- - Friday, May 3, 2013


By Mason Currey
Alfred A. Knopf, $24.95, 304 pages

How do writers and other artists create their work? Our library of mental images includes visions of poets communing with nature, novelists burning the midnight oil whilst scribbling away in cold and lonely attics, composers tinkling phrases on the piano then dashing the notes down as their minds race with inspiration. Scenes of Mozart working furiously late at night in the movie “Amadeus” and portraits of a tousle-headed Beethoven contribute to these images. But do they correspond to reality?

In “Daily Rituals,” Mason Currey examines the habits and rituals of 160 creative artists and thinkers. It turns out that by his own account, Mozart’s days were so filled with lessons, concerts and visits that the only time he could compose was late at night, often until one in the morning. Beethoven, on the other hand, started after making his morning coffee and continued until his afternoon walk.

Indeed, most creative artists, whatever their medium, emerge from this anthology as creatures of habits they developed to make their work possible, A few are night owls. Thomas Wolfe began writing around midnight; Balzac rose at 1 a.m. and wrote for seven hours, took a nap, then worked for another six or seven hours. Ann Beattie’s favorite hours for writing are from midnight to 3 a.m., while Marilynne Robinson says she has “benevolent insomnia”: “I wake up, and my mind is preternaturally clear.”

Ms. Robinson is unusual in not writing when she doesn’t feel like it, noting that she “tried the work ethic thing a couple of times,” without success. Usually, however, artists desperately need to work so they construct environments that entice them to create.

For most, that means starting early, and settling into their working space for several hours. Anthony Trollope rose at 5:30 a.m. and wrote for three hours before breakfast, noting, “It was my practice to allow myself no mercy,” and credited his regime with permitting him to “reliably produce 250 words every quarter of an hour.” His contemporary Charles Dickens also started early and demanded great productivity of himself. Among later writers, William Faulkner, John Updike and Vladimir Nabokov got to their desks early and as regularly as commuters getting to their offices. William Styron credited his regular middle-class life with a wife and four children as a “stabilizing” influence, explaining that the bohemian life would not have suited him.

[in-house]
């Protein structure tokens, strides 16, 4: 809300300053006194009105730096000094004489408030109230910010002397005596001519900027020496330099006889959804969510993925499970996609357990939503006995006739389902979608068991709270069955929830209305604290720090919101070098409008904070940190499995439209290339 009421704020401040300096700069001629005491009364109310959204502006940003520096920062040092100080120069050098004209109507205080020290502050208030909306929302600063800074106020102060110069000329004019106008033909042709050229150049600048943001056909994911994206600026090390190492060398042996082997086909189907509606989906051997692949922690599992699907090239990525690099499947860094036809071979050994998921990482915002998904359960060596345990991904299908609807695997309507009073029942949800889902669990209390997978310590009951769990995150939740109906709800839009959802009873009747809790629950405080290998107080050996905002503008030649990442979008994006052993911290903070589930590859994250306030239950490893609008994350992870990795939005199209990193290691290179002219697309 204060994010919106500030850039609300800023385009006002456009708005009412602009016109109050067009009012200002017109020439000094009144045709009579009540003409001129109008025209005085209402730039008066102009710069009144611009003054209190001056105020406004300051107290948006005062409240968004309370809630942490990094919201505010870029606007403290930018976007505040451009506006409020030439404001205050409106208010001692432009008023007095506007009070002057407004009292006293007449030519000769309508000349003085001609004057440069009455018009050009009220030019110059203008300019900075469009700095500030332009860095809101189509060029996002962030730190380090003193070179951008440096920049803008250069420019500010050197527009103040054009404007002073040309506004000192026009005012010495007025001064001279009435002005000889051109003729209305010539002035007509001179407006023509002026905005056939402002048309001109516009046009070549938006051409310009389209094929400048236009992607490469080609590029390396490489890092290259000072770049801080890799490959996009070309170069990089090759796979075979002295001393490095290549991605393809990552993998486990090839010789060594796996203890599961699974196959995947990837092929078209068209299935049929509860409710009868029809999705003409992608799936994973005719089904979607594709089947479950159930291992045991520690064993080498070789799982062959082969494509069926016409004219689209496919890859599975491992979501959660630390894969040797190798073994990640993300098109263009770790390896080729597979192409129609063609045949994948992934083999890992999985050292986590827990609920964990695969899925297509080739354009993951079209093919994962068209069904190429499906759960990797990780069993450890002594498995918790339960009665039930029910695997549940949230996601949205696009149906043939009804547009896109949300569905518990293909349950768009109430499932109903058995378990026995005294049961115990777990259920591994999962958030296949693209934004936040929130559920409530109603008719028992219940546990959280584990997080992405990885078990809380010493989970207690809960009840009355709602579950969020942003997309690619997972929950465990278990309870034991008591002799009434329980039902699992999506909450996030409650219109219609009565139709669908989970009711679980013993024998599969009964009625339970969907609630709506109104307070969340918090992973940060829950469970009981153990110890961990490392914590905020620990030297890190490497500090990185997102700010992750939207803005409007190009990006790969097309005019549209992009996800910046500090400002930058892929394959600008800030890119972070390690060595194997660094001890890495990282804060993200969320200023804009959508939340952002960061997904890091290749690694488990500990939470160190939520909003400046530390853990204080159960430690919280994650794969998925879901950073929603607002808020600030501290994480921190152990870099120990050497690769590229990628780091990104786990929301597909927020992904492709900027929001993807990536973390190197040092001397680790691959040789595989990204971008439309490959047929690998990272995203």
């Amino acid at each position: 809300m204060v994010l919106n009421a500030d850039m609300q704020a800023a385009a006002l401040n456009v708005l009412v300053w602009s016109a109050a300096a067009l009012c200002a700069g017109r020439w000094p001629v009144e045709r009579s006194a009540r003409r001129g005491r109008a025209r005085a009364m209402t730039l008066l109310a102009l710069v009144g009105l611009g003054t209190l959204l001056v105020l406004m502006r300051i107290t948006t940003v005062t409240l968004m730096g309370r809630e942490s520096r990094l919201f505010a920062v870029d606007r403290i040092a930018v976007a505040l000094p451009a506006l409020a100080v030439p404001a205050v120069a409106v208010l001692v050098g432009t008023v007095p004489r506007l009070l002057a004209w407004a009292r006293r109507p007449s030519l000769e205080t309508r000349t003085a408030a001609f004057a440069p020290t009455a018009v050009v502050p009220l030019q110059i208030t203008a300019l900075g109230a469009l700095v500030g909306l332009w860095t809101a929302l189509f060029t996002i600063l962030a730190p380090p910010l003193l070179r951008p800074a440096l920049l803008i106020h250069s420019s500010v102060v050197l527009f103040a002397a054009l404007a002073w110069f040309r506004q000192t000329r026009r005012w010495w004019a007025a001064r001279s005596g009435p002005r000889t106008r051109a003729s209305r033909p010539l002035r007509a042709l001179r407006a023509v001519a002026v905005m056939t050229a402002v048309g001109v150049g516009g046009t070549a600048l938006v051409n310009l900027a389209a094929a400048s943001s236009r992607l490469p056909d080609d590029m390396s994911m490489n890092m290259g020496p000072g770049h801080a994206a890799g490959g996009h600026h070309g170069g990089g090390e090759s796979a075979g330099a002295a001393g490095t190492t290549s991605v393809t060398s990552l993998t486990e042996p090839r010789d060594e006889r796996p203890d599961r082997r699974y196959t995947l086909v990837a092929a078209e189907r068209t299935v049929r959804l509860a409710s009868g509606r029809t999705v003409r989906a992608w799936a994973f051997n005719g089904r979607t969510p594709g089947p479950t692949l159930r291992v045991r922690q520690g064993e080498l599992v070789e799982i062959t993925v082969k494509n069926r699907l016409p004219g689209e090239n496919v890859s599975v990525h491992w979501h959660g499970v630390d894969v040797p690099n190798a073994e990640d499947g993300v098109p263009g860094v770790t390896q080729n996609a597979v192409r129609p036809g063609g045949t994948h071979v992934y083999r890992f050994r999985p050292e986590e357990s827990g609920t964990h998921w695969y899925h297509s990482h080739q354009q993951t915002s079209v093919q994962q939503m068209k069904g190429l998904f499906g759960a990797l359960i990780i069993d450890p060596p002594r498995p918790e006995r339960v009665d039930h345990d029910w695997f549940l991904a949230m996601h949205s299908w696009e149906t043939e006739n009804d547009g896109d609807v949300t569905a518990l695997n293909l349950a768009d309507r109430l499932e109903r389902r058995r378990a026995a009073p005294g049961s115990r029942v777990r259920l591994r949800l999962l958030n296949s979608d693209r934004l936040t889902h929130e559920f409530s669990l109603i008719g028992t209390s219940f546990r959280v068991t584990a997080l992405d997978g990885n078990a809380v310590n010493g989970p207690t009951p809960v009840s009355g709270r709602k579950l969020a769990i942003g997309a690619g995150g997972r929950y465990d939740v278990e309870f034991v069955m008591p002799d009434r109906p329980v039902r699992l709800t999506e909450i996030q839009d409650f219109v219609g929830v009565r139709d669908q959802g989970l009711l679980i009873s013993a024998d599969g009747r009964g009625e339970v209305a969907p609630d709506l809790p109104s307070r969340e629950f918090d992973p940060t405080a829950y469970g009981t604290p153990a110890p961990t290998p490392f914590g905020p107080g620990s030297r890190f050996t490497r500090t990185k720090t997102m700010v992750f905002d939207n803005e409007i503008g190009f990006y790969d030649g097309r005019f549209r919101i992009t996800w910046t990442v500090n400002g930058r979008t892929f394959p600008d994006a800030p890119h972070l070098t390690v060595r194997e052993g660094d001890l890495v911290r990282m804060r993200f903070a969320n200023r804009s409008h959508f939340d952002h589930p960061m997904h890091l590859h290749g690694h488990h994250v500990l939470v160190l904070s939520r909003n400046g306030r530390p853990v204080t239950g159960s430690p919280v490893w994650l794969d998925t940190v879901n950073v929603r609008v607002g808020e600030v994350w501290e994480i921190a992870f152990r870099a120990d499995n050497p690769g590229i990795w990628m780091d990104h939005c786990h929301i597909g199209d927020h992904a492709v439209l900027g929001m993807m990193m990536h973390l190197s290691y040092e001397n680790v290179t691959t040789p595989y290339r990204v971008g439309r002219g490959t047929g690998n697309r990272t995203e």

Indeed, many writers have found the need to earn a living at a mundane job framed, and even helped, their work. Wallace Stevens, an insurance company executive, found his work stimulating. Philip Larkin — a librarian — wrote for two hours in the evening and said that during the following day’s work, he subconsciously resolved any blocks.

Others battle their blocks more dramatically. Woody Allen takes showers, even letting himself get cold so he can relish standing under a stream of hot water. Both Igor Stravinsky and Saul Bellow did headstands when they reached impasses in their work. Gertrude Stein liked Alice B. Toklas to drive her to the countryside, where she could sit and observe cows. Somerset Maugham avoided the problem by facing a blank wall as he wrote because the views of the French Riviera, where he lived, were a distraction. Conversely, Dickens’ desk always faced a window, and it always had flowers, and his family always had to keep quiet while he wrote.

Quiet, or at least working space away from the claims of others, is essential to most creative people. But there are exceptions. Jane Austen, who never lived alone, wrote in the drawing room, hiding her work under a blotter when visitors came. Saul Bellow answered the phone, dealt with students and chatted to friends while writing. Leopold Mozart marveled that his son could work amid constant “rush and bustle.”

Anyone hoping to elicit the secret of creativity from this book will find endless variations on general rules. Most creative artists are early birds rather than night owls. Most prefer not to have a day job. Most rely on stimulants such as coffee — Balzac drank up to 50 cups a day — cigarettes, uppers, downers and most common of all, alcohol. Many work obsessively, though asked if he was a 9-to-5 man, Graham Greene replied, “Good heavens! I would describe myself as a 9-till-a-quarter-past-10 man.” Some authors and artists are odd; most are not — except that their creations illuminate our lives.

“Daily Rituals” documents their working lives from memoirs and interviews, which the author ably pieces together. Initially, he published them as a blog, and it shows. Individually, most are fascinating, but read consecutively, they quickly pall like too many candies gobbled one after another. This is a book for dipping into — perhaps at bedtime or while vacationing — which is not to say that it doesn’t offer food for thought — and quite a lot of fun.

Claire Hopley is a writer and editor in Amherst, Mass.

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